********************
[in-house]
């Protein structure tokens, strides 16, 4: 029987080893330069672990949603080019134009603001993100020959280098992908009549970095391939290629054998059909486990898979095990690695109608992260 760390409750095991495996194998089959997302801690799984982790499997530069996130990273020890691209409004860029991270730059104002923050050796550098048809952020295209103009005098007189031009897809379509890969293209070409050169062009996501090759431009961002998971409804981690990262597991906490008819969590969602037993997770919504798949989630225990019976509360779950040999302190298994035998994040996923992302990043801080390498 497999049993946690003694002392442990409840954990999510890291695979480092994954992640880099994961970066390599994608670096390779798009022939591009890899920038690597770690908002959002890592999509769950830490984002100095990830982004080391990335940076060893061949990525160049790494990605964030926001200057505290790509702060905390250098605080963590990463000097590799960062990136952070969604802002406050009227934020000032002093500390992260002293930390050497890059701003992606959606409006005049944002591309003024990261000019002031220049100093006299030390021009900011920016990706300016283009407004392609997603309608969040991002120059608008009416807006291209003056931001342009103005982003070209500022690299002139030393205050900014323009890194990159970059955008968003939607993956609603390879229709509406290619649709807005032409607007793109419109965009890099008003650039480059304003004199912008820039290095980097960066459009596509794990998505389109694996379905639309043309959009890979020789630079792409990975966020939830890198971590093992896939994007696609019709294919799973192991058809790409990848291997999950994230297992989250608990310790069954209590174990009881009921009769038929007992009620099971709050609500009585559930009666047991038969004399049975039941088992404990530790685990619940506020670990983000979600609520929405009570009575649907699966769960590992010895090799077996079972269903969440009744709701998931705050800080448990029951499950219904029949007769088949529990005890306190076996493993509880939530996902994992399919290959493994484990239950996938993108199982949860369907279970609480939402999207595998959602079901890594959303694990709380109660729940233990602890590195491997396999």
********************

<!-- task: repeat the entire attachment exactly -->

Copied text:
[in-house]
């Protein structure tokens, strides 16, 4: 029987080893330069672990949603080019134009603001993100020959280098992908009549970095391939290629054998059909486990898979095990690695109608992260 760390409750095991495996194998089959997302801690799984982790499997530069996130990273020890691209409004860029991270730059104002923050050796550098048809952020295209103009005098007189031009897809379509890969293209070409050169062009996501090759431009961002998971409804981690990262597991906490008819969590969602037993997770919504798949989630225990019976509360779950040999302190298994035998994040996923992302990043801080390498 497999049993946690003694002392442990409840954990999510890291695979480092994954992640880099994961970066390599994608670096390779798009022939591009890899920038690597770690908002959002890592999509769950830490984002100095990830982004080391990335940076060893061949990525160049790494990605964030926001200057505290790509702060905390250098605080963590990463000097590799960062990136952070969604802002406050009227934020000032002093500390992260002293930390050497890059701003992606959606409006005049944002591309003024990261000019002031220049100093006299030390021009900011920016990706300016283009407004392609997603309608969040991002120059608008009416807006291209003056931001342009103005982003070209500022690299002139030393205050900014323009890194990159970059955008968003939607993956609603390879229709509406290619649709807005032409607007793109419109965009890099008003650039480059304003004199912008820039290095980097960066459009596509794990998505389109694996379905639309043309959009890979020789630079792409990975966020939830890198971590093992896939994007696609019709294919799973192991058809790409990848291997999950994230297992989250608990310790069954209590174990009881009921009769038929007992009620099971709050609500009585559930009666047991038969004399049975039941088992404990530790685990619940506020670990983000979600609520929405009570009575649907699966769960590992010895090799077996079972269903969440009744709701998931705050800080448990029951499950219904029949007769088949529990005890306190076996493993509880939530996902994992399919290959493994484990239950996938993108199982949860369907279970609480939402999207595998959602079901890594959303694990709380109660729940233990602890590195491997396999």